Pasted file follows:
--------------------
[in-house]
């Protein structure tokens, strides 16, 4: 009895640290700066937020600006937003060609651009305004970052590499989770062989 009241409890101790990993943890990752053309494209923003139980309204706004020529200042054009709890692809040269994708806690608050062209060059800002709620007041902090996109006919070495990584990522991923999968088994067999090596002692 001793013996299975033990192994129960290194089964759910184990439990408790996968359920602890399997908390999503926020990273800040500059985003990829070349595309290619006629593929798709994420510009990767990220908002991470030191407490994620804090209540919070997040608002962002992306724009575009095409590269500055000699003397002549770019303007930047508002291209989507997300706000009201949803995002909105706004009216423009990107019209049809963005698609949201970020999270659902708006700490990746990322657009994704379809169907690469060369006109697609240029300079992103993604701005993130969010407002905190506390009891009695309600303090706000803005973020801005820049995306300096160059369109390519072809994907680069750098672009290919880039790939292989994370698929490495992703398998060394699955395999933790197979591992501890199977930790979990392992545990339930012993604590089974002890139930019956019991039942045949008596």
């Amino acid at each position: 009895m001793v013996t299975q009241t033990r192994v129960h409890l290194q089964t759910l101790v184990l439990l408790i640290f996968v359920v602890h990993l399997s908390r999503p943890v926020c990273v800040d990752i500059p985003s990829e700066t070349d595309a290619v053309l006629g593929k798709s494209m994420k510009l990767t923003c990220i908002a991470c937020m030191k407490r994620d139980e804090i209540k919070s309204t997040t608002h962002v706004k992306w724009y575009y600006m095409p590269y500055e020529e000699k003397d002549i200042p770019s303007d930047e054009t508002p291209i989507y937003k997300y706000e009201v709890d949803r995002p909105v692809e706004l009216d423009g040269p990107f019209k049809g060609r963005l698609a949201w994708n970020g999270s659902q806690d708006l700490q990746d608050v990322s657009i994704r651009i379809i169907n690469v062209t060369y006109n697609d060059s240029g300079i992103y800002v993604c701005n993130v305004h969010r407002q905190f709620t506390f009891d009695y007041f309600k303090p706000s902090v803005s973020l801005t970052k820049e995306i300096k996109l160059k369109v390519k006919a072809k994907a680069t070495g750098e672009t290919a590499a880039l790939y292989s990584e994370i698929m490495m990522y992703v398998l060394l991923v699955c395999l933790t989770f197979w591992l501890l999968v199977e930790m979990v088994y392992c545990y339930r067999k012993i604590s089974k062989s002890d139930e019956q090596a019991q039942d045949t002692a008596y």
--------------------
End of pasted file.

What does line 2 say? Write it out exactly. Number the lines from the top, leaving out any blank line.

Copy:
């Protein structure tokens, strides 16, 4: 009895640290700066937020600006937003060609651009305004970052590499989770062989 009241409890101790990993943890990752053309494209923003139980309204706004020529200042054009709890692809040269994708806690608050062209060059800002709620007041902090996109006919070495990584990522991923999968088994067999090596002692 001793013996299975033990192994129960290194089964759910184990439990408790996968359920602890399997908390999503926020990273800040500059985003990829070349595309290619006629593929798709994420510009990767990220908002991470030191407490994620804090209540919070997040608002962002992306724009575009095409590269500055000699003397002549770019303007930047508002291209989507997300706000009201949803995002909105706004009216423009990107019209049809963005698609949201970020999270659902708006700490990746990322657009994704379809169907690469060369006109697609240029300079992103993604701005993130969010407002905190506390009891009695309600303090706000803005973020801005820049995306300096160059369109390519072809994907680069750098672009290919880039790939292989994370698929490495992703398998060394699955395999933790197979591992501890199977930790979990392992545990339930012993604590089974002890139930019956019991039942045949008596």